This Life was a very crafty, addictive soap, which kept even skeptics like me interested to the end - and what a delicious, bitter-sweet end it was. The thing that bothers me about this story is the characters - are big-city, professional twenty-somethings really such sad people ? Everything in their lives was so empty and pretentious that it was quite hard to feel any empathy with them at all, and despite the self-conscious realism there was an almost sterile feeling to the production (perhaps this is largely a question of culture-shock for a person who has never been in such an environment - I kept thinking, these people want to get out into the bush a bit more), but the sharp direction and writing swept me along. If only we could get a show which combined good writing, good direction and likeable characters...
The Flaxton Boys (1969)
Spiffing days gone but not forgotten - Oh, no!
"The Flaxton Boys" was a perennial presence throughout my childhood in the 'eighties with unfortunately not endless repeats making many a rainy day more Spiffing, as the lads of Flaxton Hall and their mates went gallavanting across the cold, wet, it's-grim-up-north countryside on their way to defeat the Cunning Plans of smugglers and such like fiends. Each generation (1854, 1890, 1928 and 1945) had its own historical setting and colourful fashions from which to draw for inspiration, so that the Victorian series had their false moustachios, bad wigs and imperial clobber, while the WWII series had its chocolate rations, gas-masks and black-out curtains. Perhaps most Thrilling of all was the opening sequence, where the Flaxton Boys galloped to the strains of Prokofiev's "Classical" Symphony - an inspired choice, containing both the ebullience of the lads and the elegance of spooky old Flaxton Hall (Ripley Castle). The dear old boys are fading into dusky memory now, and, as they are not available on video, are likely to remain there, alas (and alack). Three cheers for the "days when kiddies' television had a bit of Spunk about it" ! Comparing "the Flaxton Boys" and other Ripping Yarns of the past with today's beige, politically-correct pap, it's no wonder kiddies watch "South Park".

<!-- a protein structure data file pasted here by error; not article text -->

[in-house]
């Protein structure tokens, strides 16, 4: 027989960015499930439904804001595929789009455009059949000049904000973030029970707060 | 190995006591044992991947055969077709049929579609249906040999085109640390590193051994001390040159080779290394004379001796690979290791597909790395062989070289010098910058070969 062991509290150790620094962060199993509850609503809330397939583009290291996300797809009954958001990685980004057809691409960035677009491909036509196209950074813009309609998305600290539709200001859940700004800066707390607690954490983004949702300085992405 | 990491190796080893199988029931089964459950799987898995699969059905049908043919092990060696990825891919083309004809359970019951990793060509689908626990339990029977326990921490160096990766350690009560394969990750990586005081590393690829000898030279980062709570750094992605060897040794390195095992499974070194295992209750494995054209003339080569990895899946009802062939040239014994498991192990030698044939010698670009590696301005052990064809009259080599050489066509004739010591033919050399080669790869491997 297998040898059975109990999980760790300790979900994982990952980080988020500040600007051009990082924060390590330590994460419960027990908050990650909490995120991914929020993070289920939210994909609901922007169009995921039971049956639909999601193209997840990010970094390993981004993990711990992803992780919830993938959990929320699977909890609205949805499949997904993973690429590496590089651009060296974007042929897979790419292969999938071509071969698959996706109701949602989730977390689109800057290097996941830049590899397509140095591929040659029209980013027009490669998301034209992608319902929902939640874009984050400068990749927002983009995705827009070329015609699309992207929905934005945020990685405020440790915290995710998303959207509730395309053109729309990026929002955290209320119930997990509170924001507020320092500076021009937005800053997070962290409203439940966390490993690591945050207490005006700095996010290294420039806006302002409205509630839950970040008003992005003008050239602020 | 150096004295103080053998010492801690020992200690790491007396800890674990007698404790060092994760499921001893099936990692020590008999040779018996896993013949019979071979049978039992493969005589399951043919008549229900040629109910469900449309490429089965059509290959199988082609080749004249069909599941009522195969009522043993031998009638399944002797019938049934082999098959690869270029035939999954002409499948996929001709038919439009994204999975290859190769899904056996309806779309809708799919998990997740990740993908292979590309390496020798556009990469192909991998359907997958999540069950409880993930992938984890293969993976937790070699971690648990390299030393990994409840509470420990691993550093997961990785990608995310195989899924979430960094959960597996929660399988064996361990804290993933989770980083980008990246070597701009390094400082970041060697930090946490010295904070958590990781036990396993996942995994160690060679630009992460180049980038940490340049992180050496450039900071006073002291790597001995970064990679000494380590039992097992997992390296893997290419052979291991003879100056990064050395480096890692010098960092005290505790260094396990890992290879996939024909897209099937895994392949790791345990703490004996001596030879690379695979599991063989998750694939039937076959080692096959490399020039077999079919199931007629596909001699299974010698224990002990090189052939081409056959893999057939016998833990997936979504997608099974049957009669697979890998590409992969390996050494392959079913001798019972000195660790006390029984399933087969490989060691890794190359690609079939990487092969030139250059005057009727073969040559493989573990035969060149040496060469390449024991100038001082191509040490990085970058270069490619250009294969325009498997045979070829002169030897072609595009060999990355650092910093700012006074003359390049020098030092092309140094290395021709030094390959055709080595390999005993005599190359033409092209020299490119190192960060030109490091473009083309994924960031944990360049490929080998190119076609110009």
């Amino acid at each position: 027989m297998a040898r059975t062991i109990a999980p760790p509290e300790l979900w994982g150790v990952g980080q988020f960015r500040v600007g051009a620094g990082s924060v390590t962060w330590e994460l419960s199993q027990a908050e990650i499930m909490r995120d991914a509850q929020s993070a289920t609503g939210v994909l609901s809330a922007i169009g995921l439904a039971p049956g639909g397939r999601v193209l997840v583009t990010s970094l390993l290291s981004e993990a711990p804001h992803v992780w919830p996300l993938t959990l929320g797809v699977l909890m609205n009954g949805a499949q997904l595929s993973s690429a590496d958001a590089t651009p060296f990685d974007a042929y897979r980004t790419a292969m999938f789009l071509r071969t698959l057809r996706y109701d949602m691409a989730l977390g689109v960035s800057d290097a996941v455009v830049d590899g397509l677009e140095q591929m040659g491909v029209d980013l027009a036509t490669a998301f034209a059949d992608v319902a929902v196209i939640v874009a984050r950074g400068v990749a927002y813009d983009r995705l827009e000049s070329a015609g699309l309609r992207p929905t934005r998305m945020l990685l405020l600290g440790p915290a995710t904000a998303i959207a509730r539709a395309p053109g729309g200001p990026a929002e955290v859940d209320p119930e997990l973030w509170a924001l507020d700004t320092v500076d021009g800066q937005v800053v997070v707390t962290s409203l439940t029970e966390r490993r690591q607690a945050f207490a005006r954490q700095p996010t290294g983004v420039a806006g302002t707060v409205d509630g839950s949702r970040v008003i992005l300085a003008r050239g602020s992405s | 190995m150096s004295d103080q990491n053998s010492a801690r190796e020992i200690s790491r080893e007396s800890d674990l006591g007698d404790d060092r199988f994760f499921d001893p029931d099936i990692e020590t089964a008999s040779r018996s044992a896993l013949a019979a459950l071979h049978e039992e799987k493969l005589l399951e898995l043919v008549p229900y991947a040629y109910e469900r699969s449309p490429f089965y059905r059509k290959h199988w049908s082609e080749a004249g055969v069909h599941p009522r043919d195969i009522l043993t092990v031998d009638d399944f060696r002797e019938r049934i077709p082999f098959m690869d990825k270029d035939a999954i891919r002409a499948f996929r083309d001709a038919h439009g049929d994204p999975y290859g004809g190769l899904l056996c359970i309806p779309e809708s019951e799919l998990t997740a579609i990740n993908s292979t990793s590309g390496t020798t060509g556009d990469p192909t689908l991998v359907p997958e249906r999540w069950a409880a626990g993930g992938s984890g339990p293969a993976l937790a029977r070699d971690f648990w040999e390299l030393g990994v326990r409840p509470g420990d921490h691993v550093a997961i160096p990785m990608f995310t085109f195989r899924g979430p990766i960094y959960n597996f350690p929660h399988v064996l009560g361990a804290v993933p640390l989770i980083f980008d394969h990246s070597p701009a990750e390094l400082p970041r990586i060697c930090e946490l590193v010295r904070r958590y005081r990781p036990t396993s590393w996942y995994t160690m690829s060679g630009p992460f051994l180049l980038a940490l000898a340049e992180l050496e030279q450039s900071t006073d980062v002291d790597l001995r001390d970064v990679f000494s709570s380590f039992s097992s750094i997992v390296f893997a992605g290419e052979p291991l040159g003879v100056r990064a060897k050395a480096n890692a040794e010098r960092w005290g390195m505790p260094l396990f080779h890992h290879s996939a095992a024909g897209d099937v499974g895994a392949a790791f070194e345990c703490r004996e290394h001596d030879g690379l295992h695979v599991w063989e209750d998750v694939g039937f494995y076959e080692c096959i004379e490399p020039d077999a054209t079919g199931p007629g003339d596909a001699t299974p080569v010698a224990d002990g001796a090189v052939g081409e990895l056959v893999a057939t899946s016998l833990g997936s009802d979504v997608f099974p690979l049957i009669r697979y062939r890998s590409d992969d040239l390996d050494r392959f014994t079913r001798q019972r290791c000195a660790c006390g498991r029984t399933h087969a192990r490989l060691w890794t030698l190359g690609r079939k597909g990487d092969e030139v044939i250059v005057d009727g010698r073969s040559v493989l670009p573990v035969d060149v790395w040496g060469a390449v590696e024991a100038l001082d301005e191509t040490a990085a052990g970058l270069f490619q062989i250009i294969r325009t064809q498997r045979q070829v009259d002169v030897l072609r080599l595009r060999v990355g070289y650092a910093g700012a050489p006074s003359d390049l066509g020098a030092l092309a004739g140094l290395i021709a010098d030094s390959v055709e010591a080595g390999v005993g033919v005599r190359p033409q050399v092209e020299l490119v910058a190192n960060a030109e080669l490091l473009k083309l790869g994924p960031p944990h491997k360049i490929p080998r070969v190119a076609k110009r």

The Moon Stallion (1978)
A magical piece of nostalgia for children of the 'eighties, and fun for anyone who enjoys spooky fantasies.
This series was shown in Australia several times during my childhood, and I became thoroughly obsessed with the idea of the lost but not really forgotten world of Bronze and Iron Age religion in the British Isles. The story begins with the arrival in the Berkshire Downs of a young blind girl, Diana (Sarah Sutton, best known as Nissa in Doctor Who), her brother and their father, an archaeologist who has come to study the ancient sites around Uffington. He is trying to find evidence to support an historical King Arthur, and has the patronage of a local gentleman, with whom they are to stay. The most impressive and enigmatic site in the area is the White Horse, a giant hill-figure carved in the chalk, in a style reminiscent of designs found on Celtic coins of the Roman era. This is said to represent Epona, the great Horse Goddess, whose festivals, including human sacrifice, took place on the Downs. Soon after their arrival, Diana, her brother and father, go out for a drive to see the countryside. Diana, though blind, has the gift of second sight, and is the first to sense a mysterious wild white stallion galloping across the hills. Is this, as some believe, the Moon Stallion, magical messenger of Epona, whom no-one can see on a full moon night without dying, or is it just an ordinary horse ? Todman, the sinister Horse-Warlock is determined to catch the stallion, and Diana, whose name allies her with the Moon Goddess, is called upon to stop him. Having ancestors who were shepherds in the Berkshire Downs, and having studied the history of the Uffington White Horse, its folklore and rituals (largely inspired by seeing this series as a child), this programme will always be a magical piece of nostalgia for me. The music is especially memorable, with driving rhythms and Celtic-style melodies. I can really recommend the Moon Stallion to anyone with an interest in ancient Britain, folklore, comparative religion, etc., or just anyone who enjoys a bit of spooky fantasy.